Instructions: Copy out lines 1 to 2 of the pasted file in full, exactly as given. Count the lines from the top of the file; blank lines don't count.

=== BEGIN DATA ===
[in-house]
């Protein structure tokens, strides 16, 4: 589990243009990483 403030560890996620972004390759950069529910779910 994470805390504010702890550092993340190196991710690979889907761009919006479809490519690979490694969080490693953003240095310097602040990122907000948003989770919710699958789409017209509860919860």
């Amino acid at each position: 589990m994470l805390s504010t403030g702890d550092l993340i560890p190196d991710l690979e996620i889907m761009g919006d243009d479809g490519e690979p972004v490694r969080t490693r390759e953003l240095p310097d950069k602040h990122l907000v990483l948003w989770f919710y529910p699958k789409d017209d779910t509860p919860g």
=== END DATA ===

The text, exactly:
[in-house]
């Protein structure tokens, strides 16, 4: 589990243009990483 403030560890996620972004390759950069529910779910 994470805390504010702890550092993340190196991710690979889907761009919006479809490519690979490694969080490693953003240095310097602040990122907000948003989770919710699958789409017209509860919860």